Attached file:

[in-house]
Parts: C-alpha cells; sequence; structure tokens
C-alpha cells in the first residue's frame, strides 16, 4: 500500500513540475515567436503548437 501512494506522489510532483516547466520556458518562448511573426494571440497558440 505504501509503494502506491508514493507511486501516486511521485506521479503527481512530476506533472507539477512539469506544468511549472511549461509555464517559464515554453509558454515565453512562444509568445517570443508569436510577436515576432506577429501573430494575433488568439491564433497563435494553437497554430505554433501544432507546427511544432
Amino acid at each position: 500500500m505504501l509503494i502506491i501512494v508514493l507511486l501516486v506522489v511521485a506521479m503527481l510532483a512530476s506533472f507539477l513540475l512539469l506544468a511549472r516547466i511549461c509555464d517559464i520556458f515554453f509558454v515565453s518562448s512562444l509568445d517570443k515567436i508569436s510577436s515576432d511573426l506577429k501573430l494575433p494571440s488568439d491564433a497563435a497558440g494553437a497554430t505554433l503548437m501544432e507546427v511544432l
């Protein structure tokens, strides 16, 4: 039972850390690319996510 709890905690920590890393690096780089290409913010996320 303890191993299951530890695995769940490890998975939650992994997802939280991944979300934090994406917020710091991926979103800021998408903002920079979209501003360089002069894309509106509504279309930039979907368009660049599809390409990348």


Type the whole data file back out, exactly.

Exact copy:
[in-house]
Parts: C-alpha cells; sequence; structure tokens
C-alpha cells in the first residue's frame, strides 16, 4: 500500500513540475515567436503548437 501512494506522489510532483516547466520556458518562448511573426494571440497558440 505504501509503494502506491508514493507511486501516486511521485506521479503527481512530476506533472507539477512539469506544468511549472511549461509555464517559464515554453509558454515565453512562444509568445517570443508569436510577436515576432506577429501573430494575433488568439491564433497563435494553437497554430505554433501544432507546427511544432
Amino acid at each position: 500500500m505504501l509503494i502506491i501512494v508514493l507511486l501516486v506522489v511521485a506521479m503527481l510532483a512530476s506533472f507539477l513540475l512539469l506544468a511549472r516547466i511549461c509555464d517559464i520556458f515554453f509558454v515565453s518562448s512562444l509568445d517570443k515567436i508569436s510577436s515576432d511573426l506577429k501573430l494575433p494571440s488568439d491564433a497563435a497558440g494553437a497554430t505554433l503548437m501544432e507546427v511544432l
């Protein structure tokens, strides 16, 4: 039972850390690319996510 709890905690920590890393690096780089290409913010996320 303890191993299951530890695995769940490890998975939650992994997802939280991944979300934090994406917020710091991926979103800021998408903002920079979209501003360089002069894309509106509504279309930039979907368009660049599809390409990348």